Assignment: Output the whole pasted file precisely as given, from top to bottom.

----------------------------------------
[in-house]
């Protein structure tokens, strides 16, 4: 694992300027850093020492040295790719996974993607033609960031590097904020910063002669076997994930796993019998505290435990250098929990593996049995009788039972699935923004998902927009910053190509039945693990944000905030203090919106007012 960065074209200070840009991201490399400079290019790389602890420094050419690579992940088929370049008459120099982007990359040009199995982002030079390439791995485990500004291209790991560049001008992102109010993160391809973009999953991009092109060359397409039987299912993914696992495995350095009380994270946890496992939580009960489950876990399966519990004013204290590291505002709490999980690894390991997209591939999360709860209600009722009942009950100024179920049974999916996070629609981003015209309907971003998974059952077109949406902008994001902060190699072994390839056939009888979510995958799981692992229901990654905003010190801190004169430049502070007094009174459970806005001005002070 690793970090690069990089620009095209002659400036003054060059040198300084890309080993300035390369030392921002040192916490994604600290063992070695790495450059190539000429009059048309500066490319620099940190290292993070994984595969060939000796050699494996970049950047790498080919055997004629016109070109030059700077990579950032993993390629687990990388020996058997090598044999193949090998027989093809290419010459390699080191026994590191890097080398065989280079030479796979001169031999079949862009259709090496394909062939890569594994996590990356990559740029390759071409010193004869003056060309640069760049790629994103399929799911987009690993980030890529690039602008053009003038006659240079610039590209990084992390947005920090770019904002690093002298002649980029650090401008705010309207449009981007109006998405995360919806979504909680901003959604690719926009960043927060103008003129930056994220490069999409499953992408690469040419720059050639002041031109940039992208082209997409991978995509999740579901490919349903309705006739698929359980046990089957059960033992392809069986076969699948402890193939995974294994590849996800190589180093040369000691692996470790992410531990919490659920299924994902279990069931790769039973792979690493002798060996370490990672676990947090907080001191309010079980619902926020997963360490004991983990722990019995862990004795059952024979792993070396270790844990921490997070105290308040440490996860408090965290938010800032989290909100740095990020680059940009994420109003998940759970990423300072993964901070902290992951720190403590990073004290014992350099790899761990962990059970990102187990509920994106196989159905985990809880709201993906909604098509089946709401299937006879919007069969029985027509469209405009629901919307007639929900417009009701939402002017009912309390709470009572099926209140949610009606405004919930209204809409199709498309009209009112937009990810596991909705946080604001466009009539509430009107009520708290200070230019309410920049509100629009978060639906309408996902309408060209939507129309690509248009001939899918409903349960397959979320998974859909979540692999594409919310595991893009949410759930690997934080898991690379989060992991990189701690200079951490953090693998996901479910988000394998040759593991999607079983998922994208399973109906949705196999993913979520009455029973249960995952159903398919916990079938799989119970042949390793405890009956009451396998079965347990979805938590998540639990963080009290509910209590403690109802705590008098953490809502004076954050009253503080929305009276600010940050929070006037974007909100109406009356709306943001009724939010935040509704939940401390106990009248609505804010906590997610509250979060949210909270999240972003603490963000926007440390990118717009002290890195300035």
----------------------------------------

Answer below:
[in-house]
């Protein structure tokens, strides 16, 4: 694992300027850093020492040295790719996974993607033609960031590097904020910063002669076997994930796993019998505290435990250098929990593996049995009788039972699935923004998902927009910053190509039945693990944000905030203090919106007012 960065074209200070840009991201490399400079290019790389602890420094050419690579992940088929370049008459120099982007990359040009199995982002030079390439791995485990500004291209790991560049001008992102109010993160391809973009999953991009092109060359397409039987299912993914696992495995350095009380994270946890496992939580009960489950876990399966519990004013204290590291505002709490999980690894390991997209591939999360709860209600009722009942009950100024179920049974999916996070629609981003015209309907971003998974059952077109949406902008994001902060190699072994390839056939009888979510995958799981692992229901990654905003010190801190004169430049502070007094009174459970806005001005002070 690793970090690069990089620009095209002659400036003054060059040198300084890309080993300035390369030392921002040192916490994604600290063992070695790495450059190539000429009059048309500066490319620099940190290292993070994984595969060939000796050699494996970049950047790498080919055997004629016109070109030059700077990579950032993993390629687990990388020996058997090598044999193949090998027989093809290419010459390699080191026994590191890097080398065989280079030479796979001169031999079949862009259709090496394909062939890569594994996590990356990559740029390759071409010193004869003056060309640069760049790629994103399929799911987009690993980030890529690039602008053009003038006659240079610039590209990084992390947005920090770019904002690093002298002649980029650090401008705010309207449009981007109006998405995360919806979504909680901003959604690719926009960043927060103008003129930056994220490069999409499953992408690469040419720059050639002041031109940039992208082209997409991978995509999740579901490919349903309705006739698929359980046990089957059960033992392809069986076969699948402890193939995974294994590849996800190589180093040369000691692996470790992410531990919490659920299924994902279990069931790769039973792979690493002798060996370490990672676990947090907080001191309010079980619902926020997963360490004991983990722990019995862990004795059952024979792993070396270790844990921490997070105290308040440490996860408090965290938010800032989290909100740095990020680059940009994420109003998940759970990423300072993964901070902290992951720190403590990073004290014992350099790899761990962990059970990102187990509920994106196989159905985990809880709201993906909604098509089946709401299937006879919007069969029985027509469209405009629901919307007639929900417009009701939402002017009912309390709470009572099926209140949610009606405004919930209204809409199709498309009209009112937009990810596991909705946080604001466009009539509430009107009520708290200070230019309410920049509100629009978060639906309408996902309408060209939507129309690509248009001939899918409903349960397959979320998974859909979540692999594409919310595991893009949410759930690997934080898991690379989060992991990189701690200079951490953090693998996901479910988000394998040759593991999607079983998922994208399973109906949705196999993913979520009455029973249960995952159903398919916990079938799989119970042949390793405890009956009451396998079965347990979805938590998540639990963080009290509910209590403690109802705590008098953490809502004076954050009253503080929305009276600010940050929070006037974007909100109406009356709306943001009724939010935040509704939940401390106990009248609505804010906590997610509250979060949210909270999240972003603490963000926007440390990118717009002290890195300035």